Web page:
OXFORD — The home of the University of Mississippi was again a flashpoint for a national dialogue about race as about 90 people came, in their words, to “support Confederate history and veterans” on Saturday.
They were met by nearly equal sized groups of counter protesters; later Ole Miss basketball players expressed their opposition to the Confederate group’s presence by kneeling during the National Anthem.
“We are tired of these hate groups coming to our school and portraying our campus like it is our actual university having these hate groups,” junior guard Breein Tyree said during a post-game press conference. “The majority of it was we saw one of our teammates doing it and we didn’t want him to be alone.”
Confederate 901, a Memphis based neo-Confederate group that describes themselves as a “group of patriots who stand up for the constitution and freedom,” organized the rally. They were joined by the Hiwaymen, a group whose Facebook page description says only that they “do Patriot Shit.”
The march began at the Square in downtown Oxford near the Confederate statue and ended at the Circle, where another monument honoring the unknown named Confederate soldier also stands.
A Facebook page for the event states that the rally’s purpose was to, “draw a line in the sand” over the actions the university has taken over the past two decades to remove or contextualize the traditions and monuments that glorified the Confederacy. These include:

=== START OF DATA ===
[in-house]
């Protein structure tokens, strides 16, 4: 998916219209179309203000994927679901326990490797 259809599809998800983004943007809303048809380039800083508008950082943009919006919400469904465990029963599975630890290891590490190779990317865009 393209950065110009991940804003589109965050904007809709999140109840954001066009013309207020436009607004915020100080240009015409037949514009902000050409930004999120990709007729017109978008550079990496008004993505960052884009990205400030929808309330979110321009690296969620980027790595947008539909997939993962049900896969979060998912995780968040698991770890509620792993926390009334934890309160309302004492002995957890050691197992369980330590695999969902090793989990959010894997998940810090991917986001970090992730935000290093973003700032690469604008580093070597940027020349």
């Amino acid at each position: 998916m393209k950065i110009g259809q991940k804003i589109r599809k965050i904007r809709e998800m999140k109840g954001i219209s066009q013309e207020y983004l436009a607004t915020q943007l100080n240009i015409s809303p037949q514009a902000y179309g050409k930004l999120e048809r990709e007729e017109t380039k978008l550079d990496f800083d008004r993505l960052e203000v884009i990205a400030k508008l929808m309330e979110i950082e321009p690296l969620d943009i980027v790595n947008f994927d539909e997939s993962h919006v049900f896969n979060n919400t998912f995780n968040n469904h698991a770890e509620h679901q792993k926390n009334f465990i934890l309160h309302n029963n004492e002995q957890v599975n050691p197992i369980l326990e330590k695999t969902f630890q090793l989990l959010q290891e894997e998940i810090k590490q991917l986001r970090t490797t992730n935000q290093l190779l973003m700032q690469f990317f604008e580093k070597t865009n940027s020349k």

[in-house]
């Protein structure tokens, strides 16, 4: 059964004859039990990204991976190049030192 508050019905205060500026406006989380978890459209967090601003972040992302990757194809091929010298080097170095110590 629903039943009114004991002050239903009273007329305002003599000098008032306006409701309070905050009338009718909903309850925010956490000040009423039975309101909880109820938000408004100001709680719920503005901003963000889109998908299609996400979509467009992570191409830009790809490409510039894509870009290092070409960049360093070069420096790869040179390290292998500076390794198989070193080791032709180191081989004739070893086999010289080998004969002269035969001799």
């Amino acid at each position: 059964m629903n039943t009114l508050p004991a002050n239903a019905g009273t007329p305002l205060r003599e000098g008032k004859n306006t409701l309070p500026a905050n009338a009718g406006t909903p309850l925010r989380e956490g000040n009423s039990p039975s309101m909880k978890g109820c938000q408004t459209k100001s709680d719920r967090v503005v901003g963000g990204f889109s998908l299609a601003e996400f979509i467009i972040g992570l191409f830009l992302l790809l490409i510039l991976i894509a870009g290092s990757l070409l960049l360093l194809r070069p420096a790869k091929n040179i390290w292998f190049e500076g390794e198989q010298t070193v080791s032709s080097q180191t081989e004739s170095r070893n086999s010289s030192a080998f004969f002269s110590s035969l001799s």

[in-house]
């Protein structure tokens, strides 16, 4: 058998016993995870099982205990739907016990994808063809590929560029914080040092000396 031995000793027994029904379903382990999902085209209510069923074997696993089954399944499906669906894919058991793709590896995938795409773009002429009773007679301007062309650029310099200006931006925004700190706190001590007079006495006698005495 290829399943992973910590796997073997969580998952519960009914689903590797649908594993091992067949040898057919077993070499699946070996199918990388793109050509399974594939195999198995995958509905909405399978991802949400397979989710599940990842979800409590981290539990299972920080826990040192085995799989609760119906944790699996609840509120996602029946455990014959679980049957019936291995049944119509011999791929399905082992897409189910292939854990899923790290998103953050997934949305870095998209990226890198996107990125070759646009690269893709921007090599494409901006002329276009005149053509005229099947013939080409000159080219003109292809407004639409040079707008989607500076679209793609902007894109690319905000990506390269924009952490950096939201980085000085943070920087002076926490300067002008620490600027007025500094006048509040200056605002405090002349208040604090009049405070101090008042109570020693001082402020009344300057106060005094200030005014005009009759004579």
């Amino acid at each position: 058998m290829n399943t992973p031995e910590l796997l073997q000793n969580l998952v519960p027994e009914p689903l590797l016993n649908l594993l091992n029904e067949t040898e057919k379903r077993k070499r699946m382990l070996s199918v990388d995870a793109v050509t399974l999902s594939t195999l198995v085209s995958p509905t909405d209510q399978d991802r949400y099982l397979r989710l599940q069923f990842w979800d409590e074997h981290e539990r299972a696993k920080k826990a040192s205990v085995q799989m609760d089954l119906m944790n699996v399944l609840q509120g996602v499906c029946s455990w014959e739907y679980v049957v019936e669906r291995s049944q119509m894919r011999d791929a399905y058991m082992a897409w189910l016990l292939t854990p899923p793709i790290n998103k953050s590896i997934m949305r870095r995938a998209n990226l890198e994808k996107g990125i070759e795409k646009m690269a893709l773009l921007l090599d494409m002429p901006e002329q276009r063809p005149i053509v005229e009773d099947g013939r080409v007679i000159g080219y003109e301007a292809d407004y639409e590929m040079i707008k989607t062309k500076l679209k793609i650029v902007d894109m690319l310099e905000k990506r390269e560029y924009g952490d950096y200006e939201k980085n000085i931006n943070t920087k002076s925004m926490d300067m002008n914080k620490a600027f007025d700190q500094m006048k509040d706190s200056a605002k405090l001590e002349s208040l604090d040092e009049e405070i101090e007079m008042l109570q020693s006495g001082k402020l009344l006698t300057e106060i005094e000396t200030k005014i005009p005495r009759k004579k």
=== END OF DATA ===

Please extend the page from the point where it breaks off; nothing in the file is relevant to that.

• In 1997, amid a decline in enrollment, then Chancellor Robert Khayat led the university in disassociating from the Confederate flag. “We had to get rid of the flag,” Kyahat said in a previous interview with Mississippi Today. “It was killing [enrollment]. I knew we had to get rid of the flag, and we went through nine months of hell and criticism and people marching and threatening my life [during the process of getting rid of it].
• In 2010, Ole Miss retired its mascot Colonel Reb and later brought in the Black Bear as its replacement.
• In 2015, the university removed the state flag – which bears the Confederate emblem – from campus.